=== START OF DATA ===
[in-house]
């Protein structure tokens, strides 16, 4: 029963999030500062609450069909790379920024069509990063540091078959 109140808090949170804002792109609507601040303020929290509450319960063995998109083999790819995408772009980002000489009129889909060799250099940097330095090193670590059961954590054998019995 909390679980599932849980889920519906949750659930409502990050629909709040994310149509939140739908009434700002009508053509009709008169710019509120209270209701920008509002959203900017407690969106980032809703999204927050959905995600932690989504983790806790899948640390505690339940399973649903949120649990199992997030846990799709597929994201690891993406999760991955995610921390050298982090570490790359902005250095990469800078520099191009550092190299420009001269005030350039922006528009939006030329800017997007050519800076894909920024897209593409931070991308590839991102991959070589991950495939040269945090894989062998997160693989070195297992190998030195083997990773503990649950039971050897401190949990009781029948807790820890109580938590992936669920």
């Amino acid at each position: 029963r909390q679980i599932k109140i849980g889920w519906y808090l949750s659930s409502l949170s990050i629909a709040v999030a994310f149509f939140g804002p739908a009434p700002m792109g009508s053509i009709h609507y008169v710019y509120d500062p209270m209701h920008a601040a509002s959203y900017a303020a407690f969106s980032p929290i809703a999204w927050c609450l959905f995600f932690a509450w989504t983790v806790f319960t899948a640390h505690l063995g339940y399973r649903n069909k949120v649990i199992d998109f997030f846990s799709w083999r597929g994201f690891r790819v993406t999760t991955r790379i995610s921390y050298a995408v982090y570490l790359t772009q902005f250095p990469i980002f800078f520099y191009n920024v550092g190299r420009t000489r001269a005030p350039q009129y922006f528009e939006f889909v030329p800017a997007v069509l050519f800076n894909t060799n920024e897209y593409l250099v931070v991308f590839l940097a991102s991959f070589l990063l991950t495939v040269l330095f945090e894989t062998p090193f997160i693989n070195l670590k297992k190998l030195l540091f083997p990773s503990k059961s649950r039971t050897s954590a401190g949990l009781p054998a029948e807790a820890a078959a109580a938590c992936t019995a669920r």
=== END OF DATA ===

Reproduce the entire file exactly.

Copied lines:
[in-house]
């Protein structure tokens, strides 16, 4: 029963999030500062609450069909790379920024069509990063540091078959 109140808090949170804002792109609507601040303020929290509450319960063995998109083999790819995408772009980002000489009129889909060799250099940097330095090193670590059961954590054998019995 909390679980599932849980889920519906949750659930409502990050629909709040994310149509939140739908009434700002009508053509009709008169710019509120209270209701920008509002959203900017407690969106980032809703999204927050959905995600932690989504983790806790899948640390505690339940399973649903949120649990199992997030846990799709597929994201690891993406999760991955995610921390050298982090570490790359902005250095990469800078520099191009550092190299420009001269005030350039922006528009939006030329800017997007050519800076894909920024897209593409931070991308590839991102991959070589991950495939040269945090894989062998997160693989070195297992190998030195083997990773503990649950039971050897401190949990009781029948807790820890109580938590992936669920």
């Amino acid at each position: 029963r909390q679980i599932k109140i849980g889920w519906y808090l949750s659930s409502l949170s990050i629909a709040v999030a994310f149509f939140g804002p739908a009434p700002m792109g009508s053509i009709h609507y008169v710019y509120d500062p209270m209701h920008a601040a509002s959203y900017a303020a407690f969106s980032p929290i809703a999204w927050c609450l959905f995600f932690a509450w989504t983790v806790f319960t899948a640390h505690l063995g339940y399973r649903n069909k949120v649990i199992d998109f997030f846990s799709w083999r597929g994201f690891r790819v993406t999760t991955r790379i995610s921390y050298a995408v982090y570490l790359t772009q902005f250095p990469i980002f800078f520099y191009n920024v550092g190299r420009t000489r001269a005030p350039q009129y922006f528009e939006f889909v030329p800017a997007v069509l050519f800076n894909t060799n920024e897209y593409l250099v931070v991308f590839l940097a991102s991959f070589l990063l991950t495939v040269l330095f945090e894989t062998p090193f997160i693989n070195l670590k297992k190998l030195l540091f083997p990773s503990k059961s649950r039971t050897s954590a401190g949990l009781p054998a029948e807790a820890a078959a109580a938590c992936t019995a669920r």